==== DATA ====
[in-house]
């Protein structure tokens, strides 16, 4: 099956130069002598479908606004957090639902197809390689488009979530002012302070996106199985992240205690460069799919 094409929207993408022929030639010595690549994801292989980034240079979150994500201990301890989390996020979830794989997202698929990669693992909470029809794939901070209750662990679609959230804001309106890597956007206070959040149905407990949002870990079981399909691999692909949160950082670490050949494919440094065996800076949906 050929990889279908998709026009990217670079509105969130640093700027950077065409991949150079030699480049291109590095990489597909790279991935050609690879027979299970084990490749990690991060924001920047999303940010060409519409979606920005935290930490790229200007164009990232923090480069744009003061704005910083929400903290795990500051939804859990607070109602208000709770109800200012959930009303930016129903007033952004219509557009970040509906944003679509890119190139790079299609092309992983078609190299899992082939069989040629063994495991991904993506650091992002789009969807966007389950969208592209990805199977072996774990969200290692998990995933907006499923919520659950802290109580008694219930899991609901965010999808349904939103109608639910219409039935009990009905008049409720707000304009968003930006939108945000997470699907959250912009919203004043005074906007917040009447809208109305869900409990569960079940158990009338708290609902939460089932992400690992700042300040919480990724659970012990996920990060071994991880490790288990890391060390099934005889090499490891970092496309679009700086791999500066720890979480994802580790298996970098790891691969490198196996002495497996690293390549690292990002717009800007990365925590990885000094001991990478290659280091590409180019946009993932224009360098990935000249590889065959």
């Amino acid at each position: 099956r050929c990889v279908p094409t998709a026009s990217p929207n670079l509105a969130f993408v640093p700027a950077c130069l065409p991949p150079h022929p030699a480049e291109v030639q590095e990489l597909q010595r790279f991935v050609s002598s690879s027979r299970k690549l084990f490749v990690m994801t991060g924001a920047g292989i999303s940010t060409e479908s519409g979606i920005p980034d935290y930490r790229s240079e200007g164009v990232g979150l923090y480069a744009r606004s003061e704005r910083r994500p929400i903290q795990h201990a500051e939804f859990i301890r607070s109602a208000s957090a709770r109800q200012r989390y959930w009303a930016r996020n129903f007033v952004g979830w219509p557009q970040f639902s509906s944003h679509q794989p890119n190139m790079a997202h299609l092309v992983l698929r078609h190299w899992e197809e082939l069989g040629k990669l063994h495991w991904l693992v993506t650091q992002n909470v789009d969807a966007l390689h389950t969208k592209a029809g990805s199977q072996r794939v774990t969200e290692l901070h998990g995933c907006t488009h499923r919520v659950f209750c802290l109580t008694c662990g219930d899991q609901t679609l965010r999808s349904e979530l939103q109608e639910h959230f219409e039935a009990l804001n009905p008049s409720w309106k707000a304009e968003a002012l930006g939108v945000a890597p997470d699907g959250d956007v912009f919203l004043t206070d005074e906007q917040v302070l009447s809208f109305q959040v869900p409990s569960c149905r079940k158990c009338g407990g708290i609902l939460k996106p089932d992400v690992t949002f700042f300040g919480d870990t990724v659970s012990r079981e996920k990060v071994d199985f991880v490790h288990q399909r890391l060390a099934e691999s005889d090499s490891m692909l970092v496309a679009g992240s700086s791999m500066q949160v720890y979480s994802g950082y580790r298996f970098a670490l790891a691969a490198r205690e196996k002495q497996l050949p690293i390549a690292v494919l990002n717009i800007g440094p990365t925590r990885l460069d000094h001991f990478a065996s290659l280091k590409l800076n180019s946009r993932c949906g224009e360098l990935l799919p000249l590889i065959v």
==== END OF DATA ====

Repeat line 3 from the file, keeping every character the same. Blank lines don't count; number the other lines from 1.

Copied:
């Amino acid at each position: 099956r050929c990889v279908p094409t998709a026009s990217p929207n670079l509105a969130f993408v640093p700027a950077c130069l065409p991949p150079h022929p030699a480049e291109v030639q590095e990489l597909q010595r790279f991935v050609s002598s690879s027979r299970k690549l084990f490749v990690m994801t991060g924001a920047g292989i999303s940010t060409e479908s519409g979606i920005p980034d935290y930490r790229s240079e200007g164009v990232g979150l923090y480069a744009r606004s003061e704005r910083r994500p929400i903290q795990h201990a500051e939804f859990i301890r607070s109602a208000s957090a709770r109800q200012r989390y959930w009303a930016r996020n129903f007033v952004g979830w219509p557009q970040f639902s509906s944003h679509q794989p890119n190139m790079a997202h299609l092309v992983l698929r078609h190299w899992e197809e082939l069989g040629k990669l063994h495991w991904l693992v993506t650091q992002n909470v789009d969807a966007l390689h389950t969208k592209a029809g990805s199977q072996r794939v774990t969200e290692l901070h998990g995933c907006t488009h499923r919520v659950f209750c802290l109580t008694c662990g219930d899991q609901t679609l965010r999808s349904e979530l939103q109608e639910h959230f219409e039935a009990l804001n009905p008049s409720w309106k707000a304009e968003a002012l930006g939108v945000a890597p997470d699907g959250d956007v912009f919203l004043t206070d005074e906007q917040v302070l009447s809208f109305q959040v869900p409990s569960c149905r079940k158990c009338g407990g708290i609902l939460k996106p089932d992400v690992t949002f700042f300040g919480d870990t990724v659970s012990r079981e996920k990060v071994d199985f991880v490790h288990q399909r890391l060390a099934e691999s005889d090499s490891m692909l970092v496309a679009g992240s700086s791999m500066q949160v720890y979480s994802g950082y580790r298996f970098a670490l790891a691969a490198r205690e196996k002495q497996l050949p690293i390549a690292v494919l990002n717009i800007g440094p990365t925590r990885l460069d000094h001991f990478a065996s290659l280091k590409l800076n180019s946009r993932c949906g224009e360098l990935l799919p000249l590889i065959v």